Trump denies describing certain nations as 's***hole countries'

Trump questioned why the U.S. should permit immigrants from "s***hole countries" as he rejected a plan that changed rules affecting entrants from Africa and Haiti. (WLS)

President Donald Trump on Friday denied describing certain nations as "s***hole countries" during a meeting in which he rejected a bipartisan deal on the Deferred Action for Childhood Arrivals program.

He also denied demanding that Haitians be removed from negotiations about protected status for people from certain countries.

"The language used by me at the DACA meeting was tough, but this was not the language used. What was really tough was the outlandish proposal made - a big setback for DACA!" Trump tweeted.

White House spokesperson Raj Shah did not deny the "s***hole" remark on Thursday evening, but instead said in a statement that Trump "is fighting for permanent solutions that make our country stronger by welcoming those who can contribute to our society, grow our economy and assimilate into our great nation."

Trump later tweeted Friday morning that he "Never said anything derogatory about Haitians other than Haiti is, obviously, a very poor and troubled country. Never said 'take them out.' Made up by Dems. I have a wonderful relationship with Haitians. Probably should record future meetings - unfortunately, no trust!"

A source familiar with the meeting told CNN's Jake Tapper the President did not refer to Haiti as a "s***hole" country but Trump did ask why the US needs more Haitians and pushed to "take them out" of the deal. In a separate part of the conversation about the diversity visa lottery, the source said, Trump referred to people coming from Africa as coming from "s***hole countries."

Arizona Republican Sen. Jeff Flake, who was briefed by Illinois Democratic Sen. Dick Durbin and a fellow GOP Senator who attended the meeting, confirmed that version of events to CNN.

Several local leaders spoke on the president's vulgar remarks Friday morning before the Chicago's 32nd Annual Dr. Martin Luther King Jr. Interfaith Breakfast, including Durbin, a key negotiator in DACA talks.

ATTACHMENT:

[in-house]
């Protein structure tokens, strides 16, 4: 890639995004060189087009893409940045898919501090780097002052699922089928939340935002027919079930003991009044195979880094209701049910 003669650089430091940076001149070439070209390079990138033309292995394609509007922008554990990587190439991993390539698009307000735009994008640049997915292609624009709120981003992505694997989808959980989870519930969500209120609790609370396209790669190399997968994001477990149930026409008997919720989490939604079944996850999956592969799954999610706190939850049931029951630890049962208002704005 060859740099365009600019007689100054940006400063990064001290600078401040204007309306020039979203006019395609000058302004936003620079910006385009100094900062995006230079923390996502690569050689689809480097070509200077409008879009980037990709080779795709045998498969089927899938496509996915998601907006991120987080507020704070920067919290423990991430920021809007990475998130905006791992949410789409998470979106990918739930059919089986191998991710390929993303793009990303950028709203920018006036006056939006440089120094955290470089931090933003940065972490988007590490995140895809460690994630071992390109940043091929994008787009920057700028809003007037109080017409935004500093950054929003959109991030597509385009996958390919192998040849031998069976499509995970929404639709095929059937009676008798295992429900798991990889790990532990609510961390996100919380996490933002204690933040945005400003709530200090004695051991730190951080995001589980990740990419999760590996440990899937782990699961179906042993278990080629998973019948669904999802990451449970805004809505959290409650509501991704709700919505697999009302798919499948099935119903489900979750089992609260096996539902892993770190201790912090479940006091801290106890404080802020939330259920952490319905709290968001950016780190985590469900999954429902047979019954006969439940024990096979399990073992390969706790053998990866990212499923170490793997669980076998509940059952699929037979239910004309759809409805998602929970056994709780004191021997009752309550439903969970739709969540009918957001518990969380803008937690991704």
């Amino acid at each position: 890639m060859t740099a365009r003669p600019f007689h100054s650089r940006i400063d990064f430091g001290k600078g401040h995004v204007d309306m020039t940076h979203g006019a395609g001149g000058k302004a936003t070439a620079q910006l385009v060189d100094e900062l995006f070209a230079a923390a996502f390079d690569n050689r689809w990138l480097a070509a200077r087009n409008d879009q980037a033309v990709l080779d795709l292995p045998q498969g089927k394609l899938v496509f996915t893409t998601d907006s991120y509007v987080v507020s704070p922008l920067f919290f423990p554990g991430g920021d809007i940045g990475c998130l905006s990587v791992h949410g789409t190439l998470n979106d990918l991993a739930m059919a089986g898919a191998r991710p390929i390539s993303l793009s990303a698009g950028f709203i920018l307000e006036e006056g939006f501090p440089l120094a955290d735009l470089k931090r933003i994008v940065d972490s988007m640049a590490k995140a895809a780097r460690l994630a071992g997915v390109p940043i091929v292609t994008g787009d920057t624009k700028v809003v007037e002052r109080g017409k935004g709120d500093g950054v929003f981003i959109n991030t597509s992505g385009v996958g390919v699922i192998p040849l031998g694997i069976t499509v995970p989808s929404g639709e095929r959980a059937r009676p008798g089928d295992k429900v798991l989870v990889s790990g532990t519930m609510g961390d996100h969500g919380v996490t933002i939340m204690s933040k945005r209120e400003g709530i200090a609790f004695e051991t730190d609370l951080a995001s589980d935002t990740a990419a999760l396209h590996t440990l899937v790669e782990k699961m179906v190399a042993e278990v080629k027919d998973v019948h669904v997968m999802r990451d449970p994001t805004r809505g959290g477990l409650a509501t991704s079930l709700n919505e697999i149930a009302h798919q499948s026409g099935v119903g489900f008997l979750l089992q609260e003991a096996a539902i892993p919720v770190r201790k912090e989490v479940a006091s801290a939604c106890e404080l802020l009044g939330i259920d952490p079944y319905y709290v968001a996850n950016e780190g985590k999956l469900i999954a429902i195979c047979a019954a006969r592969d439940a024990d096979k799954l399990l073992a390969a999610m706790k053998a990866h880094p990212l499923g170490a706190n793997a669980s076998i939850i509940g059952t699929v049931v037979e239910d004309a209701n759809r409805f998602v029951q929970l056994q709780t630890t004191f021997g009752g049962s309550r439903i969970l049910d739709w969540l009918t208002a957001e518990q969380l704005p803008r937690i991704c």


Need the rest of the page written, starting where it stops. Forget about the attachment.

"He said, 'Haitians. Do we need more Haitians?' Then he went on and started to describe the immigration from Africa that was being protected in this bipartisan measure. That's when he used these vile and vulgar comments, calling the nations they come from 's***holes.' The exact word used by the President. Not just once but repeatedly. That was the nature of this conversation," Durbin said Friday.

Durbin told reporters he had not seen a single news report about the President's words that was false.

"I've not read one of them that's inaccurate," Durbin said. "He said these hate-filled things and he said them repeatedly."

DACA protects hundreds of thousands of young undocumented immigrants brought to the US as children from deportation.

Trump on Thursday rejected a pitch from a bipartisan team of senators on a compromise immigration deal to protect DACA participants while increasing border security.

"Why do we want all these people from 's***hole countries' coming here?" Trump told senators in the Oval Office, according to a source briefed on the meeting, the comments from which were first reported by The Washington Post.

Tweets threaten deal

Trump's denial came among a series of other tweets in which he defended his immigration stance.

"The so-called bipartisan DACA deal presented yesterday to myself and a group of Republican Senators and Congressmen was a big step backwards. Wall was not properly funded, Chain & Lottery were made worse and USA would be forced to take large numbers of people from high crime.....," Trump tweeted.